Greetings folks, and welcome to another fun-filled evening of freshly-squeezed merriment, courtesy of the Jazz video (& DVD) archives.


Méliès is best known today for his early science-fiction classics like A Trip to the Moon (1902) and Voyage across the Impossible (1904), but he also used his special effects genius to make comedies, of which this beautifully hand-coloured film is an example.


Next to Chaplin, Roscoe 'Fatty' Arbuckle was the world's most popular comedian in the late 1910s. His humour was not as subtle as Chaplin's had by that time become, but he was a highly agile performer (despite his enormous size) and more importantly he was genuinely interested in the cinema as a distinct art-form. By 1917 Arbuckle had been given his own studio (called Comique) and had more-or-less complete creative control over his work. He had his nephew, gangly Al St John, as a regular co-star, and his two-reel comedies were hugely popular. And then a 22 year-old vaudevillian called Buster Keaton happened to pay a visit to the studio, and the rest (as they say) is history. Keaton was fascinated by the new medium and happily let Arbuckle sign him up for a fraction of the amount he'd just been offered to appear on Broadway. Within a few months he was not just Arbuckle's co-star but also (uncredited) co-writer and co-director. They made 15 short films together before Arbuckle was signed up to a new deal at Paramount and Keaton took over the Comique studio, re-named it Buster Keaton Productions and began his solo career. Those 15 films (at least the ones that still survive) are fascinating to watch — full of the madcap chaos of Arbuckle but interlaced with surreal yet sombre moments that could only have been thought up by Keaton. It's interesting also to watch the Keaton persona develop — the famous Stone Face has yet to become fully fossilised, and it can be an unsettling experience to see it break into an occasional grin!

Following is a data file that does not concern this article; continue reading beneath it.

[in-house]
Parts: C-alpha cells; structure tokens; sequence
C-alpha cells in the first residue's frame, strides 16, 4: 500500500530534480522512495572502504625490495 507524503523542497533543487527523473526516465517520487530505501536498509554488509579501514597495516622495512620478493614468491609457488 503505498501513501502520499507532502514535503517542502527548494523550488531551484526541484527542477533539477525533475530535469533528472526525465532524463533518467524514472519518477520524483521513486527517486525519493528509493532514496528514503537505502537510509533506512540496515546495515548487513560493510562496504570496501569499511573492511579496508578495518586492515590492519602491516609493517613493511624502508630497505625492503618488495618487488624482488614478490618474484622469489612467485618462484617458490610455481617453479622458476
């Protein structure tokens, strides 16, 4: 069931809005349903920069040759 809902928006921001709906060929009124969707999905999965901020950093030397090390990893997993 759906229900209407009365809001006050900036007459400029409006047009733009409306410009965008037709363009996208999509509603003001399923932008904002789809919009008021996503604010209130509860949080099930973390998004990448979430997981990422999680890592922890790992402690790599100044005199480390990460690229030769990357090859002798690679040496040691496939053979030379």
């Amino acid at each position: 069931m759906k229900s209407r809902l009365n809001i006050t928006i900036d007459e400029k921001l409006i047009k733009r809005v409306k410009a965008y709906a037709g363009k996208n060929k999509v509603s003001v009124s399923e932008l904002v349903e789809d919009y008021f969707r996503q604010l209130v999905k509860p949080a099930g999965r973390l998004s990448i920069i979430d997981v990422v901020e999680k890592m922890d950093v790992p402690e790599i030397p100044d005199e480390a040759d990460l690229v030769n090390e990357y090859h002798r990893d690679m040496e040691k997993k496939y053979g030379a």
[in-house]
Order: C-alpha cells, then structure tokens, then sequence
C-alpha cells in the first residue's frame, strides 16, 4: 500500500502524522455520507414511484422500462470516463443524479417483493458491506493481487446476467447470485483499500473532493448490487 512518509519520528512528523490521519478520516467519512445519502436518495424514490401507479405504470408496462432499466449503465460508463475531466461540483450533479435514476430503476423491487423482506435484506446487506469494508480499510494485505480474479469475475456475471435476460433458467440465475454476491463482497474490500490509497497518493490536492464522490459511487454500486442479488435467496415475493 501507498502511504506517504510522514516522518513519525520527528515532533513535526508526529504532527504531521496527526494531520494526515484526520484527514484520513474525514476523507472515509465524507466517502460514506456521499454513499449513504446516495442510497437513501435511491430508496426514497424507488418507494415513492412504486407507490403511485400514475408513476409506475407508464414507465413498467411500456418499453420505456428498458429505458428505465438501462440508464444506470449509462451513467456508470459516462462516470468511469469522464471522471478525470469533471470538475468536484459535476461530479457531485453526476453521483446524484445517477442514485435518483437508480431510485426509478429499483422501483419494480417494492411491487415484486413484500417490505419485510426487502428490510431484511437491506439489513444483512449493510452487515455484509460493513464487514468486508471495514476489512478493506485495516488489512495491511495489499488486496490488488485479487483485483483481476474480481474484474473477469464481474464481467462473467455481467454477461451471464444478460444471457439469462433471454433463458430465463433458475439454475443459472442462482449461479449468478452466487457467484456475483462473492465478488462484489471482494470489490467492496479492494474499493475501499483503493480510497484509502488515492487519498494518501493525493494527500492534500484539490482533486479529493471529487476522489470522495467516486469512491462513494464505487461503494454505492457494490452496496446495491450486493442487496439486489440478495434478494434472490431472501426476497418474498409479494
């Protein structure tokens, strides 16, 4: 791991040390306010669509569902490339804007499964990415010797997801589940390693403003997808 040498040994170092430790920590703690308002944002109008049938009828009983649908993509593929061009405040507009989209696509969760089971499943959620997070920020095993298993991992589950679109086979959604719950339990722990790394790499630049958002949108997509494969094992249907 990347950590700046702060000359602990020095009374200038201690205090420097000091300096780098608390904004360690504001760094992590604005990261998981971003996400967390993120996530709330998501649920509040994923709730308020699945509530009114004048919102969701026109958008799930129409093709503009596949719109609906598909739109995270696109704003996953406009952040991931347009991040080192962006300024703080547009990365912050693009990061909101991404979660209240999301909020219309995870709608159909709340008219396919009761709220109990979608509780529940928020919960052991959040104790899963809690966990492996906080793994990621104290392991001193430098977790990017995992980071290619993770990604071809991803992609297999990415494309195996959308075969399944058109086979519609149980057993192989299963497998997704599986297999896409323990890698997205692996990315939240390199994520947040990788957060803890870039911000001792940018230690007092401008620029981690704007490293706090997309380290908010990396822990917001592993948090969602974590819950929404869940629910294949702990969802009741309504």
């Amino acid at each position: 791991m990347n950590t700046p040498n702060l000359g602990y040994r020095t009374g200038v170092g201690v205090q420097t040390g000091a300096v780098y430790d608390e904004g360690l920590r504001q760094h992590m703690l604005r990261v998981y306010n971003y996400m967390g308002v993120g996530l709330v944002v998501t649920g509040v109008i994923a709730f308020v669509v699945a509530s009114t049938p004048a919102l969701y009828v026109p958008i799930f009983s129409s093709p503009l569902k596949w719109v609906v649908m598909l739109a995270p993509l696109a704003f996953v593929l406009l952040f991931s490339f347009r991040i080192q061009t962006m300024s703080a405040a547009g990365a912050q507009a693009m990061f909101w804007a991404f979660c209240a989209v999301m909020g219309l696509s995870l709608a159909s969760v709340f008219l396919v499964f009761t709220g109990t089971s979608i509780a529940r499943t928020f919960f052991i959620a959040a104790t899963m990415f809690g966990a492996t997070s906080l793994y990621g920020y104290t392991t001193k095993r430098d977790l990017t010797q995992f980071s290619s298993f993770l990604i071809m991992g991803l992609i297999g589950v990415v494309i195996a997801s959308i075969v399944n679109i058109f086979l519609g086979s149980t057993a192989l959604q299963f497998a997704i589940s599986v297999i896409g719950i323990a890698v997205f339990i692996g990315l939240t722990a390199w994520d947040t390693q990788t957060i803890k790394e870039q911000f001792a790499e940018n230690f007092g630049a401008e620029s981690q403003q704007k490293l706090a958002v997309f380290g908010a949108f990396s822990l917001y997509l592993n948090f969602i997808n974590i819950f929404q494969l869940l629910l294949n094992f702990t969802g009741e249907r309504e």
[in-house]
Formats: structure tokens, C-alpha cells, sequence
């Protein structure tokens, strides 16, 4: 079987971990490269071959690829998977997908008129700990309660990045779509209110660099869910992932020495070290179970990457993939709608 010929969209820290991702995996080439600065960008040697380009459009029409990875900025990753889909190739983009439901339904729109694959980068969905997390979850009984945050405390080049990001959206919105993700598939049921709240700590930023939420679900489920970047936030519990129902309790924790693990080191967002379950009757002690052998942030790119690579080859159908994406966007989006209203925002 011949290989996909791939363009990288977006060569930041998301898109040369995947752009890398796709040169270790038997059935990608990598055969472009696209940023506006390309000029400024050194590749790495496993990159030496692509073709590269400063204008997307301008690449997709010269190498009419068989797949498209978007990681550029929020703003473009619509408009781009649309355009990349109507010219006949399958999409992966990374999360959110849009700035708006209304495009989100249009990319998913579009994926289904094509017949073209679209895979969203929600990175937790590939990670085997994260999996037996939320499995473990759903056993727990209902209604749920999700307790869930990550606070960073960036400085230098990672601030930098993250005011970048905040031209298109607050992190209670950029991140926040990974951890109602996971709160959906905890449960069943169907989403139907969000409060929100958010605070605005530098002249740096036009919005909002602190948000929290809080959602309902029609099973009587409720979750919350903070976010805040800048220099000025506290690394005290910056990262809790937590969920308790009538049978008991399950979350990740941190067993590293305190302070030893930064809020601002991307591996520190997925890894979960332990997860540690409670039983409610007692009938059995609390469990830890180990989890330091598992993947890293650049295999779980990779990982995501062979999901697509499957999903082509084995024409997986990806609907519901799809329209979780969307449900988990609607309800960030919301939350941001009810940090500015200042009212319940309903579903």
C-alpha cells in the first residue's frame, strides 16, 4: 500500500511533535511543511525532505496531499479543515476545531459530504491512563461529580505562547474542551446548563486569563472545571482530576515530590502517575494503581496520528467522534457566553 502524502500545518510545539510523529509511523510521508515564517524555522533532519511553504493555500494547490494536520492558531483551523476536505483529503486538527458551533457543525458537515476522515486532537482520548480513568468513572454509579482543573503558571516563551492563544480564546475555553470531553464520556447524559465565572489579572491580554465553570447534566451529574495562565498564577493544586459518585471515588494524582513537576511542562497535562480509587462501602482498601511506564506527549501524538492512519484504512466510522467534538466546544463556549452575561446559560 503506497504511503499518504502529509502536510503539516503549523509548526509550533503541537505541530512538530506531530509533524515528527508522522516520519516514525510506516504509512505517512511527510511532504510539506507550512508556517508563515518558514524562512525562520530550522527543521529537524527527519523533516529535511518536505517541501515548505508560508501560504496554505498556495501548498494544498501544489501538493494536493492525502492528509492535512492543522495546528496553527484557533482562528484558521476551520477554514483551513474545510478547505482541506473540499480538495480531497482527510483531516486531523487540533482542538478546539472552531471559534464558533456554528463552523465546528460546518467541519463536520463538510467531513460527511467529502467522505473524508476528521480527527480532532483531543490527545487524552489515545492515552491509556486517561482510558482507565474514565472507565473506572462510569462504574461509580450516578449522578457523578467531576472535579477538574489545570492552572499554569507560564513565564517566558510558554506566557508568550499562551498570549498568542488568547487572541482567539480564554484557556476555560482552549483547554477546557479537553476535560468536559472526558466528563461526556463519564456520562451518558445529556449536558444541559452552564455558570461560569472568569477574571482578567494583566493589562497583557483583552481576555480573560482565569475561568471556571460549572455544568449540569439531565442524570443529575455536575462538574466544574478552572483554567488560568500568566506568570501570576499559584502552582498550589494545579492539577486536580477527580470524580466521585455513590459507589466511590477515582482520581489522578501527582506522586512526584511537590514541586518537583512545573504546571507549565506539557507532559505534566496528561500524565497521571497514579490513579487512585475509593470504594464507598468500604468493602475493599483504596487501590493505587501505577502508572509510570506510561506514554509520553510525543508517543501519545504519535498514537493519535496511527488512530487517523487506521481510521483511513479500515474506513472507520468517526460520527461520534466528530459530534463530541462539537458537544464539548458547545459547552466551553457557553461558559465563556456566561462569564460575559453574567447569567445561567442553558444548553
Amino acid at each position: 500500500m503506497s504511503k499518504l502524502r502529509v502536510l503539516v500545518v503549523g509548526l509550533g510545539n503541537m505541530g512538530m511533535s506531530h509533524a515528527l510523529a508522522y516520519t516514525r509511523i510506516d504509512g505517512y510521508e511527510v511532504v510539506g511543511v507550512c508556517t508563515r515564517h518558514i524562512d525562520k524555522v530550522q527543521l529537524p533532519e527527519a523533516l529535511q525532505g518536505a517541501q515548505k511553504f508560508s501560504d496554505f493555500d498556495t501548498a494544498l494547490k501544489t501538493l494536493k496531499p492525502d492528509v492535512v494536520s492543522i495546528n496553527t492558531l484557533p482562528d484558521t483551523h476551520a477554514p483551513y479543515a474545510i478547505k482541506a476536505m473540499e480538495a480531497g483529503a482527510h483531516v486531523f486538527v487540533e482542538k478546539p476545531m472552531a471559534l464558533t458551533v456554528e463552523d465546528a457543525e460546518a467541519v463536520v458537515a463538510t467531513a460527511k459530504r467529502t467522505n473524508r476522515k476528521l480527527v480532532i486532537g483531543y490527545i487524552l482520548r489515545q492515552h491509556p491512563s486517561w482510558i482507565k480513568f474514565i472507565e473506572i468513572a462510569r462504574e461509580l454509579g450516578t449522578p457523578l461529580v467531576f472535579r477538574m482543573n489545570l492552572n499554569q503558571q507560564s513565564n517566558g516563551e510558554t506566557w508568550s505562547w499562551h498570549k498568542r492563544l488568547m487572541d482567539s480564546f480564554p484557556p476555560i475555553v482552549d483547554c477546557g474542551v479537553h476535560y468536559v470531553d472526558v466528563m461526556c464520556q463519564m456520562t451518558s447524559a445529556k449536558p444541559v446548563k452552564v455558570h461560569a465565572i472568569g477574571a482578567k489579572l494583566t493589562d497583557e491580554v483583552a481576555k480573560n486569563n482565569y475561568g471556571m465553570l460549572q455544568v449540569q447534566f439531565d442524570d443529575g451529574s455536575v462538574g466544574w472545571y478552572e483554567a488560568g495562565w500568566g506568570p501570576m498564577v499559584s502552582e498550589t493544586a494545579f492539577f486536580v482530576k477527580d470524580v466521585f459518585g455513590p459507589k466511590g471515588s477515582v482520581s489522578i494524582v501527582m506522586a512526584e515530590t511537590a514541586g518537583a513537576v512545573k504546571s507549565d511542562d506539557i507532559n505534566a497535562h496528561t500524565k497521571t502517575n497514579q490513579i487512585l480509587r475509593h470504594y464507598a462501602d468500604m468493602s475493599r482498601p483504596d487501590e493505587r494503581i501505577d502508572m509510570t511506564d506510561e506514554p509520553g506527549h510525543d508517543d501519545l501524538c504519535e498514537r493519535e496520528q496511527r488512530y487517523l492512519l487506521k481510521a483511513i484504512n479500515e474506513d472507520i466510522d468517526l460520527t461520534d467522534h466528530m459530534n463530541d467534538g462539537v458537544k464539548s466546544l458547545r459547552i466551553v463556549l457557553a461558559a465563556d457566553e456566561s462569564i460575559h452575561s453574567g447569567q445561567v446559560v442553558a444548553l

We tend to think of acts like the Marx Bros being unique — an oasis of silliness amid otherwise conventional humour. But in fact there was much, much more silliness around at the time — but most of it has been long forgotten. Here's a typical example — an average two-reeler from Educational Pictures, a bargain basement studio remembered today solely for being the only studio willing to employ Buster Keaton after he was sacked by MGM in the early 30s. The star of this short is Billy Gilbert, most famous as one of Laurel & Hardy's regular co-stars, and the humour comes not from the script but from the sheer oddness of the whole thing…


There's a tendency for Disney's short comedies to be unjustly neglected, while endless praise is heaped onto his early features like Pinnochio and Dumbo (which personally bore me rigid). Cartoon fans often just dismiss Mickey Mouse as being really dull and Disney's shorts as being no match for those of Warner Bros. The latter is a rather unfair comparison — they mean, of course, the Warner Bros shorts from the 40s and 50s, while Disney's shorts were mostly made in the 30s (and are generally a lot better than Warner's output at that time). And okay, Mickey's no Bugs Bunny, but he works very effectively as a straight man to Donald Duck, Pluto and Goofy (kind of like Disney's version of Kenneth Horne, only with a rather higher voice!). Pluto in particular is an exceptionally fine piece of characterisation, and he's the main subject of this short, which demonstrates just how imaginative and visually striking this underrated body of work could be.


In decades to come, people will look back on 2005 as a kind of golden age — the year which saw not just Doctor Who back on television, not just a complete DVD release of all the Quatermass serials, not just Eric Sykes finally writing his autobiography (it's out in September, folks!) but also the most amazing event of all — yes, the Goodies reunion! So while the magnificent three are performing together again live on tour in Australia, let's sample one of their first classics. This is the last episode from the first series, and shows just how quickly they got their act together - it's still not quite the classic formula that would rule the airwaves for the next 12 years, but it's pretty darn close…


After Q9 in 1980, the BBC gave Spike one final throw of the TV dice before telling him to clear off for good. Inexplicably they wouldn't allow him to call his last series Q10, so it became There's a Lot of It About, and indeed there was. Otherwise it was business as usual (indeed this first episode in the series specifically refers to the old Q cast being rounded up once more), the only exception being that Spike allowed two new writers, Andrew Marshall and David Renwick, to write some additional material for him. The two would go on to co-write Alexei Sayle's Stuff and Whoops Apocalypse, while their solo projects included Renwick's One Foot in the Grave and Jonathan Creek and Marshall's 2.4 Children (well everyone has their bad days). Anyway, it's all in the classic Spike tradition, with some notably topical attacks on Thatcher's government, and lots of unashamedly un-PC nonsense.


As ever, we end with some of the insane burblings to eminate from our last re-onion, chez Hodson — far too long ago!
Written by Matthew H Jarron — a smile, a song and a stuffed gibbon